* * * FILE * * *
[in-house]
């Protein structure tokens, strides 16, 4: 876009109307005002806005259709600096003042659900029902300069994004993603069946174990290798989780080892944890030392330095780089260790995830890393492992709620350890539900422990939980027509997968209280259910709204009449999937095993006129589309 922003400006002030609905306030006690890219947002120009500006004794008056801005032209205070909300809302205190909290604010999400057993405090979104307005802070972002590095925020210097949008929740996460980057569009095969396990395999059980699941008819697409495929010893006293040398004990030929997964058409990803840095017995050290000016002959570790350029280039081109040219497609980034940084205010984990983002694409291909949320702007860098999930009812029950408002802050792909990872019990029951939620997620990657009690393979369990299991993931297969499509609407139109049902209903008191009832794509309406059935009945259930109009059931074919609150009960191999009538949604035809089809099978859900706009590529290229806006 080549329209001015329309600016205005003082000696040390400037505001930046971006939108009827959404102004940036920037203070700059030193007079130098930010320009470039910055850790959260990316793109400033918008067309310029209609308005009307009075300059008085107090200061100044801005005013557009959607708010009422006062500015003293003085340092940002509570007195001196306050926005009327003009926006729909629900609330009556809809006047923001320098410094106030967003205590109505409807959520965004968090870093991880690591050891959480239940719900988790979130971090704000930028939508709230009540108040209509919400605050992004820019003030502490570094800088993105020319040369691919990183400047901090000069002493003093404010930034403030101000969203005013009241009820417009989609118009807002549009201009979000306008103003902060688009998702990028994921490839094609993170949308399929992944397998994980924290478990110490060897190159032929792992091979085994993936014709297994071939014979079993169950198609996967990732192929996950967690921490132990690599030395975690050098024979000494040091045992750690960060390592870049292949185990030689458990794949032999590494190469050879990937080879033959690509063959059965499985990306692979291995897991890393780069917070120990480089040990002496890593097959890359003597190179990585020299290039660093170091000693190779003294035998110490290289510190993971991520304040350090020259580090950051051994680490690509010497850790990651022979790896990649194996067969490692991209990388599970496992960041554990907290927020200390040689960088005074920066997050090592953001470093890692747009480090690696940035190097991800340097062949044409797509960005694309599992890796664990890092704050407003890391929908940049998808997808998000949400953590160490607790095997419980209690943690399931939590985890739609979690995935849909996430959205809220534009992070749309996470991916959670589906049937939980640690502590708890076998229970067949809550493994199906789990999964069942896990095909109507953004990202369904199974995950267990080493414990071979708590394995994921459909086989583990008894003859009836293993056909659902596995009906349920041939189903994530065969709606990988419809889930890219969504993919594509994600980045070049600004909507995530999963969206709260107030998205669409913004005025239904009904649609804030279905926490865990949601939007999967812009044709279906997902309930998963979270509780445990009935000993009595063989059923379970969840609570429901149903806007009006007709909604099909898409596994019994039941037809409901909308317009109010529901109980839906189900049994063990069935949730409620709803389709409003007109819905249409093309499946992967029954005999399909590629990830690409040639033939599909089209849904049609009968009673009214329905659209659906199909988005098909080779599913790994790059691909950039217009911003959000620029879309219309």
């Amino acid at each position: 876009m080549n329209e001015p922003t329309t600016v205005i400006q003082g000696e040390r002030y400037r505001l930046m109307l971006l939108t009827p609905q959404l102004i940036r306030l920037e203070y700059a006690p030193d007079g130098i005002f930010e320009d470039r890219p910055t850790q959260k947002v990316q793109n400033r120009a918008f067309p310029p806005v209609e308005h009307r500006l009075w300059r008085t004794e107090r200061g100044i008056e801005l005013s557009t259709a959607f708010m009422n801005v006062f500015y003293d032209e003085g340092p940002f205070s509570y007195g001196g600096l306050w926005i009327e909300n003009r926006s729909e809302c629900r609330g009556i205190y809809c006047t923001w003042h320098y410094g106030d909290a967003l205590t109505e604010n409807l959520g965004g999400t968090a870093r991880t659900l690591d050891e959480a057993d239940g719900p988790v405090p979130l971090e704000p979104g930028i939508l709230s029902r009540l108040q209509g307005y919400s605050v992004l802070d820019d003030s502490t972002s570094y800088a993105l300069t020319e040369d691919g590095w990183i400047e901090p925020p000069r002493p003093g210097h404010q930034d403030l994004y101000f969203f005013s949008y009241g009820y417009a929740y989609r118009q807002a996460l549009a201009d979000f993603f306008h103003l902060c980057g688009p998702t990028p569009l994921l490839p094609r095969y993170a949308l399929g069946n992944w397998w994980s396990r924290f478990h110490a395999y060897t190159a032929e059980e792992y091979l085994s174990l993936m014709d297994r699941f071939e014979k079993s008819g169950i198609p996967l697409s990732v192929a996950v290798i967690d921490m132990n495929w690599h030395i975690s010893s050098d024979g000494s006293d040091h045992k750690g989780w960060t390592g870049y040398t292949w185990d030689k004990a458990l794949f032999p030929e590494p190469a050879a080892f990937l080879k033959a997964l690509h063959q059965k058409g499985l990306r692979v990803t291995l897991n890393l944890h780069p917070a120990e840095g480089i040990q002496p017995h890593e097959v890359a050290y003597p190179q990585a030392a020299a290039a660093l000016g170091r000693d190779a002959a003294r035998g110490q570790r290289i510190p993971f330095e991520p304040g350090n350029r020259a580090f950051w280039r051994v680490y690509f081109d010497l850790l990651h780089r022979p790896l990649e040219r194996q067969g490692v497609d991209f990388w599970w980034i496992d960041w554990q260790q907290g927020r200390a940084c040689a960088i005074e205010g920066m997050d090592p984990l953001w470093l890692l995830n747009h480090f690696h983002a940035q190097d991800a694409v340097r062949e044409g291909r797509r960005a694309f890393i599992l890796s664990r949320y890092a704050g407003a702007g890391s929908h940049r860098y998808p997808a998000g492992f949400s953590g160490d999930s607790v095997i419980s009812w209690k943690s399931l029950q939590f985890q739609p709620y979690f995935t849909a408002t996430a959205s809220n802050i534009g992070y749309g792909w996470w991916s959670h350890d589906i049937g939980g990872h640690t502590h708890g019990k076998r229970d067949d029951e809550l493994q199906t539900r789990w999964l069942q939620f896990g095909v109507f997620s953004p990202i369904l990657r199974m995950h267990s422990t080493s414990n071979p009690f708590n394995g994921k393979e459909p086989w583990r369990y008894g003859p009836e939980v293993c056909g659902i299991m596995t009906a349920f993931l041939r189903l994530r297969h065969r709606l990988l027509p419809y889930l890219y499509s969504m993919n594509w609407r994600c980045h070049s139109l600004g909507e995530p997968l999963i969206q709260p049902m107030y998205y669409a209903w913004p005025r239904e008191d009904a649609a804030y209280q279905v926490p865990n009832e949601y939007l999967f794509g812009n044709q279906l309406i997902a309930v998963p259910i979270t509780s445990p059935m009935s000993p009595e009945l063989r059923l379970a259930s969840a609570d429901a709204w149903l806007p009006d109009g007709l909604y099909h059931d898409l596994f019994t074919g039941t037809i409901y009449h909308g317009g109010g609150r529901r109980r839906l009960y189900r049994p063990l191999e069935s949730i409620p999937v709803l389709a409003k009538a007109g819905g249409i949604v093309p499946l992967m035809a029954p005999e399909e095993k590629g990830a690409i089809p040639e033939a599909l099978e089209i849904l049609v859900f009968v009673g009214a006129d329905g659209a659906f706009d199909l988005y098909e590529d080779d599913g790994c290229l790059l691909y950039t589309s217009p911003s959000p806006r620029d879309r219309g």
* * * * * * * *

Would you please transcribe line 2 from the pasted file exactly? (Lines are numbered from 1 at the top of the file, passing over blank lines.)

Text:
């Protein structure tokens, strides 16, 4: 876009109307005002806005259709600096003042659900029902300069994004993603069946174990290798989780080892944890030392330095780089260790995830890393492992709620350890539900422990939980027509997968209280259910709204009449999937095993006129589309 922003400006002030609905306030006690890219947002120009500006004794008056801005032209205070909300809302205190909290604010999400057993405090979104307005802070972002590095925020210097949008929740996460980057569009095969396990395999059980699941008819697409495929010893006293040398004990030929997964058409990803840095017995050290000016002959570790350029280039081109040219497609980034940084205010984990983002694409291909949320702007860098999930009812029950408002802050792909990872019990029951939620997620990657009690393979369990299991993931297969499509609407139109049902209903008191009832794509309406059935009945259930109009059931074919609150009960191999009538949604035809089809099978859900706009590529290229806006 080549329209001015329309600016205005003082000696040390400037505001930046971006939108009827959404102004940036920037203070700059030193007079130098930010320009470039910055850790959260990316793109400033918008067309310029209609308005009307009075300059008085107090200061100044801005005013557009959607708010009422006062500015003293003085340092940002509570007195001196306050926005009327003009926006729909629900609330009556809809006047923001320098410094106030967003205590109505409807959520965004968090870093991880690591050891959480239940719900988790979130971090704000930028939508709230009540108040209509919400605050992004820019003030502490570094800088993105020319040369691919990183400047901090000069002493003093404010930034403030101000969203005013009241009820417009989609118009807002549009201009979000306008103003902060688009998702990028994921490839094609993170949308399929992944397998994980924290478990110490060897190159032929792992091979085994993936014709297994071939014979079993169950198609996967990732192929996950967690921490132990690599030395975690050098024979000494040091045992750690960060390592870049292949185990030689458990794949032999590494190469050879990937080879033959690509063959059965499985990306692979291995897991890393780069917070120990480089040990002496890593097959890359003597190179990585020299290039660093170091000693190779003294035998110490290289510190993971991520304040350090020259580090950051051994680490690509010497850790990651022979790896990649194996067969490692991209990388599970496992960041554990907290927020200390040689960088005074920066997050090592953001470093890692747009480090690696940035190097991800340097062949044409797509960005694309599992890796664990890092704050407003890391929908940049998808997808998000949400953590160490607790095997419980209690943690399931939590985890739609979690995935849909996430959205809220534009992070749309996470991916959670589906049937939980640690502590708890076998229970067949809550493994199906789990999964069942896990095909109507953004990202369904199974995950267990080493414990071979708590394995994921459909086989583990008894003859009836293993056909659902596995009906349920041939189903994530065969709606990988419809889930890219969504993919594509994600980045070049600004909507995530999963969206709260107030998205669409913004005025239904009904649609804030279905926490865990949601939007999967812009044709279906997902309930998963979270509780445990009935000993009595063989059923379970969840609570429901149903806007009006007709909604099909898409596994019994039941037809409901909308317009109010529901109980839906189900049994063990069935949730409620709803389709409003007109819905249409093309499946992967029954005999399909590629990830690409040639033939599909089209849904049609009968009673009214329905659209659906199909988005098909080779599913790994790059691909950039217009911003959000620029879309219309």